I enjoy wine, but sometimes I am so intrigued by the story behind the bottles that the actual tasting takes second seat. Chateauneufdu-Pape is one of those stories, a worthy centerpiece for France’s southern Rhone, with its distinctly embossed bottle boasting the old papal coat of arms.
It’s home to an ancient papal village just north of Avignon possessing a certain and memorable aura.
The first of the Avignon popes, Clement V was installed as pope in 1305. Because of strained relations with the king of France, the Rome papacy and politics in general, the pontiff moved the papal residence to Avignon in 1309, where it remained until 1377.
While Clement gets credit for moving the papacy, it was his successor, Pope John XXII, who was responsible for the progress of the regional vineyards’ prosperity. John was a romantic and longed to retire from the bustle of Avignon to the tranquility of the countryside. A formal retreat was sought and Chateauneuf, complete with a castle that had been ruined, was an ideal choice. Construction of the retreat was started in 1318 and, even with the affluent standards of the time, was a monster endeavor. John was only ableto live in Chateauneuf for a year before his death.
The vineyard prospered for many years but the even tual return of the papacy to Rome and later the devasta tion by phylloxera led to its decline.
In 1923, a monumental shift in the history of wine occurred with increased notoriety of French wines Baron Pierre Le Roy de Boi seaumarie (who deserves credit for changing the wine industry to what we know today) spearheaded a move ment that led to the French system of regulation.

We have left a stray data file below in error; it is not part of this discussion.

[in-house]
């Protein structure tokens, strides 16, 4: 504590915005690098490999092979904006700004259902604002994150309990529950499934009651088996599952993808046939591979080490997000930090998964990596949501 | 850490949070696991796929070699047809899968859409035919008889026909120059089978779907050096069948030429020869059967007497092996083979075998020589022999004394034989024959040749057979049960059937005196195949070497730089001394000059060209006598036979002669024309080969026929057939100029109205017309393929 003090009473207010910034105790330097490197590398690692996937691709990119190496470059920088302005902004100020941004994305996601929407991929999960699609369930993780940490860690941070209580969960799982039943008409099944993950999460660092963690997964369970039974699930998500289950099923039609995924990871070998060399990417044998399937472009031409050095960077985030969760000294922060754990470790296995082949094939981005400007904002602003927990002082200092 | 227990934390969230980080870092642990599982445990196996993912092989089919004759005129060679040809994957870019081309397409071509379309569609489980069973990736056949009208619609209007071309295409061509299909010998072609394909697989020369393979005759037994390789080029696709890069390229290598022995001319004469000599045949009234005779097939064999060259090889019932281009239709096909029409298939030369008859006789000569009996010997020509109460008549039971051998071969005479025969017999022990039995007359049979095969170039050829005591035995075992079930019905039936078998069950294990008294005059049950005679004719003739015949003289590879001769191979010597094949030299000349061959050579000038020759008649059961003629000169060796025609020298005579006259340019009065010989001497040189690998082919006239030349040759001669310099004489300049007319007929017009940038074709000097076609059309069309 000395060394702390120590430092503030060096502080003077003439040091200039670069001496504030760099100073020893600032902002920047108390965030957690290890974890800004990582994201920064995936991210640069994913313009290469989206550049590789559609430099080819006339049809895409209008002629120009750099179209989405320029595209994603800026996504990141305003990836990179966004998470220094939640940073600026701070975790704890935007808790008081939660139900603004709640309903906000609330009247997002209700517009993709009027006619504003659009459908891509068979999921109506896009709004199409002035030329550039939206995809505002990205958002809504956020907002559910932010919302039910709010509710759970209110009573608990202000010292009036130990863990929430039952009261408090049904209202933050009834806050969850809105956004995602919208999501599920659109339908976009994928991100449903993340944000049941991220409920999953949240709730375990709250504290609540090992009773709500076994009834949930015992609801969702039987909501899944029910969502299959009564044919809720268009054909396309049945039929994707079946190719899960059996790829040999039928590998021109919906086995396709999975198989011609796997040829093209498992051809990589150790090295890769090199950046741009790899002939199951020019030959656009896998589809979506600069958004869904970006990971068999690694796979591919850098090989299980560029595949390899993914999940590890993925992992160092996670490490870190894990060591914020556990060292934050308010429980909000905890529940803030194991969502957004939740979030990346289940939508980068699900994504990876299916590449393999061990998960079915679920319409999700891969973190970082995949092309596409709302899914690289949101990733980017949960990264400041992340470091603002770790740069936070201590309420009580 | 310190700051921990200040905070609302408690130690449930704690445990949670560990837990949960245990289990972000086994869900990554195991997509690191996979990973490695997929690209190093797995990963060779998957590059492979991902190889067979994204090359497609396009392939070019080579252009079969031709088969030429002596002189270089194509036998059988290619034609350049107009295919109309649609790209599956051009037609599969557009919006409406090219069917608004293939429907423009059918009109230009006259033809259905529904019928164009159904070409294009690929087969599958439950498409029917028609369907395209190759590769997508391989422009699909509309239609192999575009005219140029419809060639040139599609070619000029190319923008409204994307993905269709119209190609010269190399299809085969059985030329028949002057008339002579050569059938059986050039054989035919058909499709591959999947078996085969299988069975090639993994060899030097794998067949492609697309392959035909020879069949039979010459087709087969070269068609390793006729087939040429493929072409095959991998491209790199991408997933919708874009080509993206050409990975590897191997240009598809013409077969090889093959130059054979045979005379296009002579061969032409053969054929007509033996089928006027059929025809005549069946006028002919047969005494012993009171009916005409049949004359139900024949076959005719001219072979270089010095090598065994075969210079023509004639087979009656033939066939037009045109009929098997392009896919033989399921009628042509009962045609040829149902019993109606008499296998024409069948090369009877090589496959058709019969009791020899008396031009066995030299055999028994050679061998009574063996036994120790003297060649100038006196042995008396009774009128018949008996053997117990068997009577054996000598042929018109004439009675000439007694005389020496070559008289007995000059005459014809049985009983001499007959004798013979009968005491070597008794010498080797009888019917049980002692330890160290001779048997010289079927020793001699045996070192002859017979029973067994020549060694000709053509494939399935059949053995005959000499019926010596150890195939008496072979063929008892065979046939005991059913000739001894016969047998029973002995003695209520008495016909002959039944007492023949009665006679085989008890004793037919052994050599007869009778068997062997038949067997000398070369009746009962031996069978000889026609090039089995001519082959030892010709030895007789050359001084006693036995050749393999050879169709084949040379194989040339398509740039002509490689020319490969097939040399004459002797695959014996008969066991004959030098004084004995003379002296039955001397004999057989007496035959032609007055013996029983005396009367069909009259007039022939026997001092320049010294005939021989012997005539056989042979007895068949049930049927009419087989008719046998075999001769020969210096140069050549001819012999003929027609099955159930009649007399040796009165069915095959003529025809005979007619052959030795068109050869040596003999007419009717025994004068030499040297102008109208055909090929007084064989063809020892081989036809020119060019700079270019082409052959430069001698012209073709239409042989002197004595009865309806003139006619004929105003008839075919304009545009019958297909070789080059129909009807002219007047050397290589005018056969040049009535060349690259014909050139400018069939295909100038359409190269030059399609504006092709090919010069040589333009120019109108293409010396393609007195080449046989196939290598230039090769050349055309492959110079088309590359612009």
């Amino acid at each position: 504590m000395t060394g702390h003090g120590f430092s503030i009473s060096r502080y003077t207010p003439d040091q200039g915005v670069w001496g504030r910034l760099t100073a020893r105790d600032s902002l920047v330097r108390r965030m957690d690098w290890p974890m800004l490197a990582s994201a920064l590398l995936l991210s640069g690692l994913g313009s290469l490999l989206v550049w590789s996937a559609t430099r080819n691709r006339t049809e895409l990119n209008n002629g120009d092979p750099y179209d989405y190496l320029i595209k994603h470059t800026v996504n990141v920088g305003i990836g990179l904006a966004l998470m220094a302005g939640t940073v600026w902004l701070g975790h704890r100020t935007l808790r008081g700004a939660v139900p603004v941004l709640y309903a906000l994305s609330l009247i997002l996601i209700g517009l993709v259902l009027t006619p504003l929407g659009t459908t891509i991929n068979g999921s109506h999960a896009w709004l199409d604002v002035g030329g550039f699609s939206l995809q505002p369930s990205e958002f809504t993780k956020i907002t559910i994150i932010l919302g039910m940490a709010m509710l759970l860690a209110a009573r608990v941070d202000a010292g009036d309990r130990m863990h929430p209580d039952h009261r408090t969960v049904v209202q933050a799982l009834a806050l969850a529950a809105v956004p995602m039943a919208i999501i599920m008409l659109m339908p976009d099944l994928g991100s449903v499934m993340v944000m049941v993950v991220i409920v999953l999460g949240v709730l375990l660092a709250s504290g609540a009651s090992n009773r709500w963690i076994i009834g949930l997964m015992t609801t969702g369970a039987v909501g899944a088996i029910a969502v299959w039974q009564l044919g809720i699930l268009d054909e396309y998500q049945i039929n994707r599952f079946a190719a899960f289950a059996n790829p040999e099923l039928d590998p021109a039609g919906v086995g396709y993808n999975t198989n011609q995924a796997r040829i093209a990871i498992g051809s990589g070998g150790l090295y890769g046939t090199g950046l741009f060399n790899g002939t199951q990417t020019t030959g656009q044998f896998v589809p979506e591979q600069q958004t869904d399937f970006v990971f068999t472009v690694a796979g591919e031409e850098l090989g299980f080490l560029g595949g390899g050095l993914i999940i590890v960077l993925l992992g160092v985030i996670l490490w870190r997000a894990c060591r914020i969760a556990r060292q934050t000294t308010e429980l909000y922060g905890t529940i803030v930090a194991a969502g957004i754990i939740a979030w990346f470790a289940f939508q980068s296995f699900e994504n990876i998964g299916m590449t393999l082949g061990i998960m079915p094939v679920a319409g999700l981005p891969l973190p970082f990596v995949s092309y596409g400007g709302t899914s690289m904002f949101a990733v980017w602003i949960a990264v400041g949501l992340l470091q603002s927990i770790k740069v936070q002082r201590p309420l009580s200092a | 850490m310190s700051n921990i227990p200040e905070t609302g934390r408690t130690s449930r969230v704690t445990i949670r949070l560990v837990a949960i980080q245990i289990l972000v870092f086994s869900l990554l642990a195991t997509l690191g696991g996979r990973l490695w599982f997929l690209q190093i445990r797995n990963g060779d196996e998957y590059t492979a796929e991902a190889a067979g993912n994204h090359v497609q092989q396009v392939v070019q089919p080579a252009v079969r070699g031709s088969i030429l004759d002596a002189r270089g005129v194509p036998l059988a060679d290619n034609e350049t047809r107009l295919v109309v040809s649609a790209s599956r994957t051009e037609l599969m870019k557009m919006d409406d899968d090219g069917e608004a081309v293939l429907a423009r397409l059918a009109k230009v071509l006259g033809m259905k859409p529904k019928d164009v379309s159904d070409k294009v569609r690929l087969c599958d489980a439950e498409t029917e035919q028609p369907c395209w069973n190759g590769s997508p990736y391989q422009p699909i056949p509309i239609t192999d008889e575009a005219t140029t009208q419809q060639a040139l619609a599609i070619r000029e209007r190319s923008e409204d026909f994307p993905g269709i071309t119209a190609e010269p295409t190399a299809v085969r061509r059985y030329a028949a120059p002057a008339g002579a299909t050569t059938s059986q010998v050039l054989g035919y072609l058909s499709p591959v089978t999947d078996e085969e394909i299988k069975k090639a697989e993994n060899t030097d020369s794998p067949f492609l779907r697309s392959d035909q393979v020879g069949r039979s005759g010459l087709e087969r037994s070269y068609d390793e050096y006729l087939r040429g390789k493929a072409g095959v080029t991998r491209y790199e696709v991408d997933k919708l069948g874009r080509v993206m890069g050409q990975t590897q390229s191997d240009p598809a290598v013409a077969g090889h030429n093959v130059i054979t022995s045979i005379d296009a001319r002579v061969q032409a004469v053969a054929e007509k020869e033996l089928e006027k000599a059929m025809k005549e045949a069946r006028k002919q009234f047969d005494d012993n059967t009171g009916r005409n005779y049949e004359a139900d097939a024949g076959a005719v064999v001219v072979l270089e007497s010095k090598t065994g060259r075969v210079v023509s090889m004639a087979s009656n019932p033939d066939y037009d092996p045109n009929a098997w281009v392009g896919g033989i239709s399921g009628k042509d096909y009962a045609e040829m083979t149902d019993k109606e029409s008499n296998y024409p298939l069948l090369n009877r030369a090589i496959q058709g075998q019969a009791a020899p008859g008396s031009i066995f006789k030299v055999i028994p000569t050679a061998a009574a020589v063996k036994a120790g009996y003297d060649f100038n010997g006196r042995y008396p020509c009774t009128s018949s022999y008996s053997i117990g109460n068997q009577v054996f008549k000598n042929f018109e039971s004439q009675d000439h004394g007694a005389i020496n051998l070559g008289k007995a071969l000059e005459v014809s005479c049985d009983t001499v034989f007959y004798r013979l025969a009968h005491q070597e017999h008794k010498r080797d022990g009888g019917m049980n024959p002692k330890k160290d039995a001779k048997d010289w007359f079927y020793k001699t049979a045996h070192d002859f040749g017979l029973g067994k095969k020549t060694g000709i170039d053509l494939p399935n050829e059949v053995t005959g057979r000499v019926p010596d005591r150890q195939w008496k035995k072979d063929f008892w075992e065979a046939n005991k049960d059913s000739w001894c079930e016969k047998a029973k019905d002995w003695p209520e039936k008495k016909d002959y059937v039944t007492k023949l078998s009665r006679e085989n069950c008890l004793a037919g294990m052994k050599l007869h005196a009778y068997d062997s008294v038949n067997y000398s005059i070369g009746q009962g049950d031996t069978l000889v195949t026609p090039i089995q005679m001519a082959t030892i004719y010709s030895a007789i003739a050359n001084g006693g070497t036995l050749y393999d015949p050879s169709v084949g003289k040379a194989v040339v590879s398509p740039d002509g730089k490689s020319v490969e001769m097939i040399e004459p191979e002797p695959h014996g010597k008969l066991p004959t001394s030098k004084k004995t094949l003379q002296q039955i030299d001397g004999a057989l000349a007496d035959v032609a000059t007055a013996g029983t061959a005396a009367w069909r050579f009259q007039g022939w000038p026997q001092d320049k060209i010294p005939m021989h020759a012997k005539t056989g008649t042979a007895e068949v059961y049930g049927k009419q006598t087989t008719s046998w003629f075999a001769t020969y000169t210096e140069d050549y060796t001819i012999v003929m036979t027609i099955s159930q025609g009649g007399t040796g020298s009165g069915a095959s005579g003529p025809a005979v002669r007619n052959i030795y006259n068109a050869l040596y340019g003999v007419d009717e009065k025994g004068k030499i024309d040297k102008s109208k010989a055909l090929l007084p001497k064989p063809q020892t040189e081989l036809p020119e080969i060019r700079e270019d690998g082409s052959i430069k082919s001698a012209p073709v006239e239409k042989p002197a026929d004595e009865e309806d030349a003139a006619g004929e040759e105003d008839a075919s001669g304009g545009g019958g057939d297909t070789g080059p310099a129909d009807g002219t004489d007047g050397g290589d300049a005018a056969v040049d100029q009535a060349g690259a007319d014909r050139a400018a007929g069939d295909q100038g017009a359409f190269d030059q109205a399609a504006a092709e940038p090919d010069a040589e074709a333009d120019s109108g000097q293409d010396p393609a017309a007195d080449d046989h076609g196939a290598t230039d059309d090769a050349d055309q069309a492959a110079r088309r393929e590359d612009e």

He wanted to safeguard the wines of Chateauneuf du-Pape from the many abuses going on in the busi ness. His six stipulations were monumental for the time: a natural delimitation of the area to be planted only specific grapes to be planted, regulations of prun ing and training, minimum alcohol level of 12.5 percent (this is still the highest min imum level in all of France)specific harvest details, no rose production, and wine failing to pass the tasting panel would not be sold as Chateauneuf-du-Pape. These conditions remain largely unchanged today.
So to answer the question I am asked each year around this time, what wine will I be serving at Easter? Chateauneuf-du-Pape is an easy choice after you know the story.
THE LITTLE SPLURGE
- 2010 Clos de L’Oratoire Des Papes, France (about $53 retail)
THE BIG SPLURGE
- 2010 Domaine du Vieux Telegraphe, France (about $95 retail)